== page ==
FOLLOW this steps and fix it. God bless you
Perform some basic troubleshooting steps that
apply to all TVs. These include checking the "Mute" button to see if
it has been pressed, examining the L/R balance to ensure sound is coming from both
speakers and checking the cable connections to auxiliary components such as the
stereo system (which controls external speakers).
Double-check the audio output jacks if you are using an
S-video connection (a single round perforated jack) or component video
connection (a trio of green, blue and red jacks). Those jacks only run the
video signal to the RCA TV. In order to get an audio signal, you'll need to
connect red and white RCA cables to their respective jacks on the TV.
Check the back of the TV for a switch labeled
"Int/Ext." It controls the sound input on some RCA TVs. If you don't
have any separate speakers, the switch should be set to "Int."
Activate the sound set-up feature by pushing the
"Menu" button and scrolling to the sound bar. (This option can
usually be found only on RCA flat-screen and projection screen TVs.) The sound
bar allows you to set the sound from mono to stereo, activate the surround
sound features, adjust the sound for headphone use, set volume levels and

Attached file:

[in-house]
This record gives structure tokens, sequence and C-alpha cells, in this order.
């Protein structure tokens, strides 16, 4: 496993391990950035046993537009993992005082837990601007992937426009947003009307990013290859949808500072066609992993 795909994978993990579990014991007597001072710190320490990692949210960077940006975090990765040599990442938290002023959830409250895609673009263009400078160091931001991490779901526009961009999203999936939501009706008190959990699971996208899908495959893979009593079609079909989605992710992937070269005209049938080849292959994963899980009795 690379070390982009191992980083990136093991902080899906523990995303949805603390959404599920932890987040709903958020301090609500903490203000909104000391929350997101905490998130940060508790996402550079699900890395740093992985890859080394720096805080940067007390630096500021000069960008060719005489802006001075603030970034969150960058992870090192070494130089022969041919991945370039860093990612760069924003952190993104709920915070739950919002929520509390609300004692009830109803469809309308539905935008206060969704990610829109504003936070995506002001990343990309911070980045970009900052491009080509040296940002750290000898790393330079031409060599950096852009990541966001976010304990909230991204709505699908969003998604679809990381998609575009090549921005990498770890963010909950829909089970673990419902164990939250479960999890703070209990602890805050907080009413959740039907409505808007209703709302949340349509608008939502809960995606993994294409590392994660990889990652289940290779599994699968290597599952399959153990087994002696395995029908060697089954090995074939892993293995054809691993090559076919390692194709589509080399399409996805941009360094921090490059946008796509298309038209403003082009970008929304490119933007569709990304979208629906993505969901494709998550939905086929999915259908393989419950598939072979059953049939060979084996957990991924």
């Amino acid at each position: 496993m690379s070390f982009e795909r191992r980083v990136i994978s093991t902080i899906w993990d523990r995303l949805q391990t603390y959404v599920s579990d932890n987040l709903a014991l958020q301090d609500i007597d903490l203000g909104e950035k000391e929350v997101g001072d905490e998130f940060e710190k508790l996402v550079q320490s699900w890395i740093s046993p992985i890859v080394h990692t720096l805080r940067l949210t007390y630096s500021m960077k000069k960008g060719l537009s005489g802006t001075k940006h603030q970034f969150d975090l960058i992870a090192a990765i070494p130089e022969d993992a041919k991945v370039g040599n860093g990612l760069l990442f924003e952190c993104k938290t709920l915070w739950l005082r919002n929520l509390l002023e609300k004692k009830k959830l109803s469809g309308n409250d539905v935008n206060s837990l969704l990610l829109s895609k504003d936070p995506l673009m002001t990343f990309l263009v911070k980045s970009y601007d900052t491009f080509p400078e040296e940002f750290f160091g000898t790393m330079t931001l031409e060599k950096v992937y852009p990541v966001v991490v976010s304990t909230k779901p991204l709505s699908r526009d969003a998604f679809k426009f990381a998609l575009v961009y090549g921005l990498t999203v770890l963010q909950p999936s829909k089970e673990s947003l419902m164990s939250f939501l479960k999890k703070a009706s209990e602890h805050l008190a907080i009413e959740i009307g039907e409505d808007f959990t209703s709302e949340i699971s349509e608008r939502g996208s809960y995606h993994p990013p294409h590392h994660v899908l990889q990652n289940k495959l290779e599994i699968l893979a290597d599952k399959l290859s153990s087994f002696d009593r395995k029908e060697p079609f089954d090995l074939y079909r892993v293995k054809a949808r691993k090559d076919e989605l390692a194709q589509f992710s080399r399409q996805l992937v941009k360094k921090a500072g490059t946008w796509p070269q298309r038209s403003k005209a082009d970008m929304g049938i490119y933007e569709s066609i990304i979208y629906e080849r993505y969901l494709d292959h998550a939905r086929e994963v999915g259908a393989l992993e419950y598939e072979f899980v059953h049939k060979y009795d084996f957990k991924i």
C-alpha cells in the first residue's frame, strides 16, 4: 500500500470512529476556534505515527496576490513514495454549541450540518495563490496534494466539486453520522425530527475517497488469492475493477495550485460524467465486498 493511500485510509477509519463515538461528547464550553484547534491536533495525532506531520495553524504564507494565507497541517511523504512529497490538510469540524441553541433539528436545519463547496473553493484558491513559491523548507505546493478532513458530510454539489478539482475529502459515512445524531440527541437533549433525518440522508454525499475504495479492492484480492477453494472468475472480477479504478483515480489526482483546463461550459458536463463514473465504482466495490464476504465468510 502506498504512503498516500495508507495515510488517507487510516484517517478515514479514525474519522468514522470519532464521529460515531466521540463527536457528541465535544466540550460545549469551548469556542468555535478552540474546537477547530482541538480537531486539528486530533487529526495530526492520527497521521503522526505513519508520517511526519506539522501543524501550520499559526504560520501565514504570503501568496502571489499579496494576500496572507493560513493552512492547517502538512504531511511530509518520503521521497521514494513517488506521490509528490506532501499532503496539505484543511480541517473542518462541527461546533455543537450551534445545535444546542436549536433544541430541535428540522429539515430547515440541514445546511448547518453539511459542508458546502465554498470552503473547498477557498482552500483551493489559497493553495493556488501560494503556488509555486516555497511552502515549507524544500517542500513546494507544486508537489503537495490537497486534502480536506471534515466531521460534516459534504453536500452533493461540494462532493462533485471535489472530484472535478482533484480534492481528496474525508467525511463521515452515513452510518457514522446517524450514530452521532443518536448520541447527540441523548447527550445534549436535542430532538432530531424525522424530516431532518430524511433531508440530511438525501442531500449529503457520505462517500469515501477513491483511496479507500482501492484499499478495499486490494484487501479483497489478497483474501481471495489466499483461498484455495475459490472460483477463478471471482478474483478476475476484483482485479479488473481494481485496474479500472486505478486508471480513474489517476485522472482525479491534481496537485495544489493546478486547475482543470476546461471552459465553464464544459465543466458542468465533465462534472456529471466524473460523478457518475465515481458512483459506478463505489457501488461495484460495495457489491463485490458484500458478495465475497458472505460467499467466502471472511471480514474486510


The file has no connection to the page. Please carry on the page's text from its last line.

activate preset sound levels for movies, sports, concerts, video games and
other specific sorts of programming. If any of these settings don't match the
configuration of your home theater system, it may cause problems with the
sound. If you're confused about the options, select any settings that read
"Normal" or "Automatic." That should set the RCA TV to factory
standard audio settings.
Press the "Menu" button and scroll to the
"Set-Up" option, then go to "Preferences." You'll see a bar
on the menu marked "Maximum Volume." You can use that to limit how
loud the TV can get, which can cause problems if you don't know it's been set.
Move the arrow on the bar to reset the maximum volume, then hold down the
"OK" button on the remote to hear what that volume sounds like. You
can then listen to the TV as normal.